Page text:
Now, what do we know right now? Right now we know that in 30 years there will be twice as many people over 65. And we know that the baby boom generation is bigger than our children. Therefore, since we have the money and the opportunity, we should now -- move now -- to save Social Security, reform Medicare and add a prescription drug benefit now, not later. (Applause.)

The second thing, what do we know about the children of America? We know that education will be more important to them than ever before. We know that they live in a world in which information technology will determine all kinds of options in life. We know that they are the first generation of children bigger than the baby boom and that they are far more diverse racially, ethnically, linguistically and religiously.

So what do we know about that? Well, we know, at an absolute minimum, we have to do more to give them a world-class education. And for me that means finishing the work of putting 100,000 teachers out there for smaller classes -- (applause) -- giving those thousands of modern and new schools, having high standards, and giving schools help to turn around problems, giving kids more after-school programs and the other mentoring programs that they need. But putting the education of these children first, and recognizing it will be different.

Third issue, that I think is a huge issue. What have we learned about the 21st century economy, with all this long run? Can we keep it going? And to me, very important to be faithful to them, can we be honest enough to say that in the most prosperous period of American history there are still millions of our countrymen and women who have been left behind? Because there are people and places that are untouched by this recovery. So is there more that we can do there?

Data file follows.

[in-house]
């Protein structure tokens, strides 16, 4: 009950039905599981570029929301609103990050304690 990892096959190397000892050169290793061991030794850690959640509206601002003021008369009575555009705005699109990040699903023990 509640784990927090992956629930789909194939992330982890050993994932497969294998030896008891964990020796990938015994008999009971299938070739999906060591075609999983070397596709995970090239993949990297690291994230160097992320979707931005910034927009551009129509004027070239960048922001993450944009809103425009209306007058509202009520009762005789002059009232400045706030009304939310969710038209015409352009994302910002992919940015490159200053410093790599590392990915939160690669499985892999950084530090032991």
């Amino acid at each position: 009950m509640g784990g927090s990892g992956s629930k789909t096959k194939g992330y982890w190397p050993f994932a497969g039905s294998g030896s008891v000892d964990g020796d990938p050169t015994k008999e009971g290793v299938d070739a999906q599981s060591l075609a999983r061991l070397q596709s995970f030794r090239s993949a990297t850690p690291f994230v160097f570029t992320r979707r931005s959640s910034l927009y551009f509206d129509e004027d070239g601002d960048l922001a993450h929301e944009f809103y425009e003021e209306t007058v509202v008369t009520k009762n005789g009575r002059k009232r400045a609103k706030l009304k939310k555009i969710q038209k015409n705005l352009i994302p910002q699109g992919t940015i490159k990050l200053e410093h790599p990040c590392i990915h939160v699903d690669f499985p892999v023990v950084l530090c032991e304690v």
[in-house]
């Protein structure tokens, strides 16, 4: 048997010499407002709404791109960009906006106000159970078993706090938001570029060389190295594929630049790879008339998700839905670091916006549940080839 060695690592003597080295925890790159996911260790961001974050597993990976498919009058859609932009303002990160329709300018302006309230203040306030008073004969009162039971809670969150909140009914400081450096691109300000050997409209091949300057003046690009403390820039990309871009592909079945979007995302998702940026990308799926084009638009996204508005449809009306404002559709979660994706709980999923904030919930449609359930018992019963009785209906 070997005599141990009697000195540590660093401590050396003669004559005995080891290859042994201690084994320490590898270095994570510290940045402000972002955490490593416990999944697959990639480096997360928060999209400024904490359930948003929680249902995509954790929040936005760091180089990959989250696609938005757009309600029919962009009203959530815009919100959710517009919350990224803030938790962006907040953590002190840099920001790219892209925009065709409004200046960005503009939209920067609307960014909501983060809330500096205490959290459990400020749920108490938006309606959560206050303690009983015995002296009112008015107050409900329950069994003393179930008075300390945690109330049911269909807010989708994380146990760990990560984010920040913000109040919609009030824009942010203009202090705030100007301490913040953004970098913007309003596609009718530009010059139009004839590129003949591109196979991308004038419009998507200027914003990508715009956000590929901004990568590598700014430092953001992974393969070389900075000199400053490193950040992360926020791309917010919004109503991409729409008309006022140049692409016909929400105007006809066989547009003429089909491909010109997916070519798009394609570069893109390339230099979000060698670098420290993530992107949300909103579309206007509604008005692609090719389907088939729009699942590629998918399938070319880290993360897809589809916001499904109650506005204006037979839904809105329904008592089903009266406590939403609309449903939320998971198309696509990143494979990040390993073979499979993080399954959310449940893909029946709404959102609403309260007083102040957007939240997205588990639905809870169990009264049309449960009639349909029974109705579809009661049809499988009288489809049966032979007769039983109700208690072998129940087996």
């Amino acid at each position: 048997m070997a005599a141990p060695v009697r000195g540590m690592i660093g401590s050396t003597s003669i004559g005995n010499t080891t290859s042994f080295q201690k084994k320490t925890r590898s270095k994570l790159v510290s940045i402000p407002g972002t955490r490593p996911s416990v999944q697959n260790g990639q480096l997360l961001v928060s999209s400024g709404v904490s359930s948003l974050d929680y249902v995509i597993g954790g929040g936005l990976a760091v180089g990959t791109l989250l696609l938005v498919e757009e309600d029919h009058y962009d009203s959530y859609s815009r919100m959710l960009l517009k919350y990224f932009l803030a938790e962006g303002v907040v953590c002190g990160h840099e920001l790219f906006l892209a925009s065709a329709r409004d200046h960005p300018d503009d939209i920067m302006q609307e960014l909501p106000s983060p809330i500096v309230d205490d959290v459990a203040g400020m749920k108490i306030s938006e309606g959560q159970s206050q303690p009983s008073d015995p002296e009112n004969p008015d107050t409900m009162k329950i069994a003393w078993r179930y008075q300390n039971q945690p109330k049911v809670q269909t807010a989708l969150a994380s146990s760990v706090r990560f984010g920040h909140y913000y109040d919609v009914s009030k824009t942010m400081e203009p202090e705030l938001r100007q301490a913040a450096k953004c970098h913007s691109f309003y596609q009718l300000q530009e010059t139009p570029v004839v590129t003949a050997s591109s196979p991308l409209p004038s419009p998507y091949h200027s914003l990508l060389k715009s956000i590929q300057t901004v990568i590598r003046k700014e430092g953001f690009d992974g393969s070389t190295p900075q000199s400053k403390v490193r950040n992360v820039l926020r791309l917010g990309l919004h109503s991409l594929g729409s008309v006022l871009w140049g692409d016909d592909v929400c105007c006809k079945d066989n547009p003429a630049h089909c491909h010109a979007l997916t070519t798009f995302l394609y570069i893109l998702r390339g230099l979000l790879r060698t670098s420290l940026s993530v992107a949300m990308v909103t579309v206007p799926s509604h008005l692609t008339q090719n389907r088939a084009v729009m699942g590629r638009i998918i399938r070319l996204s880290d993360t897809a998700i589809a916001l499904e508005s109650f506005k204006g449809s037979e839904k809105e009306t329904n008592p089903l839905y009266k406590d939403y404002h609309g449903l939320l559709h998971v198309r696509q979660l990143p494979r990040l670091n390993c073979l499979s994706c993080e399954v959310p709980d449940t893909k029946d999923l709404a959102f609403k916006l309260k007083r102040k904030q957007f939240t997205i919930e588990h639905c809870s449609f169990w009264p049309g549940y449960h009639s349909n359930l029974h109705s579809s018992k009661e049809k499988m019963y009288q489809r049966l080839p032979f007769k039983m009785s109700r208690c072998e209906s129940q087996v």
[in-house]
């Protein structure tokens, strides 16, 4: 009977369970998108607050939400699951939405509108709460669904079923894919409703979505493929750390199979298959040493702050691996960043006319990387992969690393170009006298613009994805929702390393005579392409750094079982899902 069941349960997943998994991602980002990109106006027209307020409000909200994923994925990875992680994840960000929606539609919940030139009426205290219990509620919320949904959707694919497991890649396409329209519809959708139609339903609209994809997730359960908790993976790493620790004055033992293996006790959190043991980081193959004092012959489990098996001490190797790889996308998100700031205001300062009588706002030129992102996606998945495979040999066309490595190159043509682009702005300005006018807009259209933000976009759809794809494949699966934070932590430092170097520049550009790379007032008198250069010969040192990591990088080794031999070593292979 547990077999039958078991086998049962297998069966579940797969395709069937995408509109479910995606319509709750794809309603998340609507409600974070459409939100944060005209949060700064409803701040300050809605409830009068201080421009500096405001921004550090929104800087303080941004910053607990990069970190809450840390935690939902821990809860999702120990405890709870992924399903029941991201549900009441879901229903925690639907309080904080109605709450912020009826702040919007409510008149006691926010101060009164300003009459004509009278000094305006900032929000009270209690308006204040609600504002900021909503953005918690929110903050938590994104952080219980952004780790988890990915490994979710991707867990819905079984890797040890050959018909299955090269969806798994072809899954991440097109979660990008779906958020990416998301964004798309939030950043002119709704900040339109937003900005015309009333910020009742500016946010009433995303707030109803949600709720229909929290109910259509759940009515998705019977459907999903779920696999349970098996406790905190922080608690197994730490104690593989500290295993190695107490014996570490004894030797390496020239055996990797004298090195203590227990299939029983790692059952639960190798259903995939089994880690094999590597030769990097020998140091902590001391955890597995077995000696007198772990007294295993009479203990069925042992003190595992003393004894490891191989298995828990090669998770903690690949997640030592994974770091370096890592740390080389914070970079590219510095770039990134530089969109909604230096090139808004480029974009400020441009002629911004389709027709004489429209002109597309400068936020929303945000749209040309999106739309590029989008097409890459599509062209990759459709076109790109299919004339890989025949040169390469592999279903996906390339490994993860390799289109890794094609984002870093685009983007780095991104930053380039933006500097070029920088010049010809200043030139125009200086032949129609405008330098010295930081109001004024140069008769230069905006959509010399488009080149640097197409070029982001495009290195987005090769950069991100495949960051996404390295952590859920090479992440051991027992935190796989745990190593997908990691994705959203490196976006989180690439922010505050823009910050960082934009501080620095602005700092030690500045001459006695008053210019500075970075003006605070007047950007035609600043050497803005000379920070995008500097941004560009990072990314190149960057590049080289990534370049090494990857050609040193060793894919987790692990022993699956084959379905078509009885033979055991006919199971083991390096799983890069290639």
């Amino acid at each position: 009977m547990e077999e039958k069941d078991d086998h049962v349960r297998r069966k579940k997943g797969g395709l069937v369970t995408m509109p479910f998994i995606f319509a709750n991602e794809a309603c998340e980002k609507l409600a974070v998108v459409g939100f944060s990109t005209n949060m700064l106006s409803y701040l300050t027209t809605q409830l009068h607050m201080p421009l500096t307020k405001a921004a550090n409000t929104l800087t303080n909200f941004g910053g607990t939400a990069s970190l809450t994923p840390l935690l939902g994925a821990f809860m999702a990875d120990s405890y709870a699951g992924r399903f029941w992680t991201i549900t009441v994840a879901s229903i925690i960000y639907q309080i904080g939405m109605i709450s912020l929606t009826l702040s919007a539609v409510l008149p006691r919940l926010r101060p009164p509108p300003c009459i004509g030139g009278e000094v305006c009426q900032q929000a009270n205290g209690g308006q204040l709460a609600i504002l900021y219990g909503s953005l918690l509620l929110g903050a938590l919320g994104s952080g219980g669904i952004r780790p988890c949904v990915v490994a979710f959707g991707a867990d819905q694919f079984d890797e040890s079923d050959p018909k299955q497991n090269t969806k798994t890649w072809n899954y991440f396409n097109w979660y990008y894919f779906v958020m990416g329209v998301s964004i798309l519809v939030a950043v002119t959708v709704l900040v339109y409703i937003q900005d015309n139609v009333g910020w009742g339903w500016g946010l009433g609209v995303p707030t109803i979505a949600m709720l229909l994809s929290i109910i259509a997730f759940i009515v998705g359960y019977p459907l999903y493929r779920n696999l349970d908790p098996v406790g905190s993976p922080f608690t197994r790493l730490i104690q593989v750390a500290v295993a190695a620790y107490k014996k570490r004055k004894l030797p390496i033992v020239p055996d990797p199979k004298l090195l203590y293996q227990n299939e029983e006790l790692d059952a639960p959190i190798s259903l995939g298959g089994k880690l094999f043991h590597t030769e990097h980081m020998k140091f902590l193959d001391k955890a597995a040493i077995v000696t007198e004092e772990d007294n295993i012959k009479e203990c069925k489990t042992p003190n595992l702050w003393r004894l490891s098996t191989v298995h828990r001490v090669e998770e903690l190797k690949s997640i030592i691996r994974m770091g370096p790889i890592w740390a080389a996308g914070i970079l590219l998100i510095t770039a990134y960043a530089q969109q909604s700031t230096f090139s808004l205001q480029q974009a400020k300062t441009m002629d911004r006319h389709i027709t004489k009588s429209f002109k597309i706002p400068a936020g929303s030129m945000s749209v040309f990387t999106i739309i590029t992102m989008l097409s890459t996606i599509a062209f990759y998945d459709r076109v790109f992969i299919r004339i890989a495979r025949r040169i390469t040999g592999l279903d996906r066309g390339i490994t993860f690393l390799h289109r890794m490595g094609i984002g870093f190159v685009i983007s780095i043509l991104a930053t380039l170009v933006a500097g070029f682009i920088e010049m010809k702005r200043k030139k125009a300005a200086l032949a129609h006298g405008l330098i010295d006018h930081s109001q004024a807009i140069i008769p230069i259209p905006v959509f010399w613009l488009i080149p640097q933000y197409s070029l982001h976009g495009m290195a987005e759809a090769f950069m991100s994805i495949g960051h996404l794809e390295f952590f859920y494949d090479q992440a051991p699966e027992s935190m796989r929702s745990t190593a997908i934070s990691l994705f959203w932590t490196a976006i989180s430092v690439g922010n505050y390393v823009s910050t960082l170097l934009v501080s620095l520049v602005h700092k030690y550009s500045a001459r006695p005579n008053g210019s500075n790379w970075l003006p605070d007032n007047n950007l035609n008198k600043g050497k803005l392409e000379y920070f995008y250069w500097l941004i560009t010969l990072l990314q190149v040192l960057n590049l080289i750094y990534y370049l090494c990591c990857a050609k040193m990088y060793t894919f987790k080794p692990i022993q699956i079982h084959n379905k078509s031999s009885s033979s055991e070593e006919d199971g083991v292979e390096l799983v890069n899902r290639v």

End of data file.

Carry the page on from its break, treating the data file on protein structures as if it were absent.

I would argue for two things. Number one, in terms of poverty, we need to continue to do the work that the Vice President has done so well with these empowerment zones and these enterprise communities. I wish you could talk to the people who have been a part of them. He has mobilized thousands of people across America to take their destiny into their hands, to attract investment, to move forward. It is amazing.

But we'll never have every poor community in an empowerment zone. We don't have enough money. That's why it's important for the Congress to adopt this New Markets proposal I have made. All it does is this: it provides some money to help people start things going economically, but it gives investors the same incentives to invest on an Indian reservation, in the Mississippi Delta, in Appalachia, in a poor inner-city community -- the same incentive to invest in developing markets in America we give them to invest in developing markets in Latin America, in Asia, in Africa and other parts of the world. (Applause.)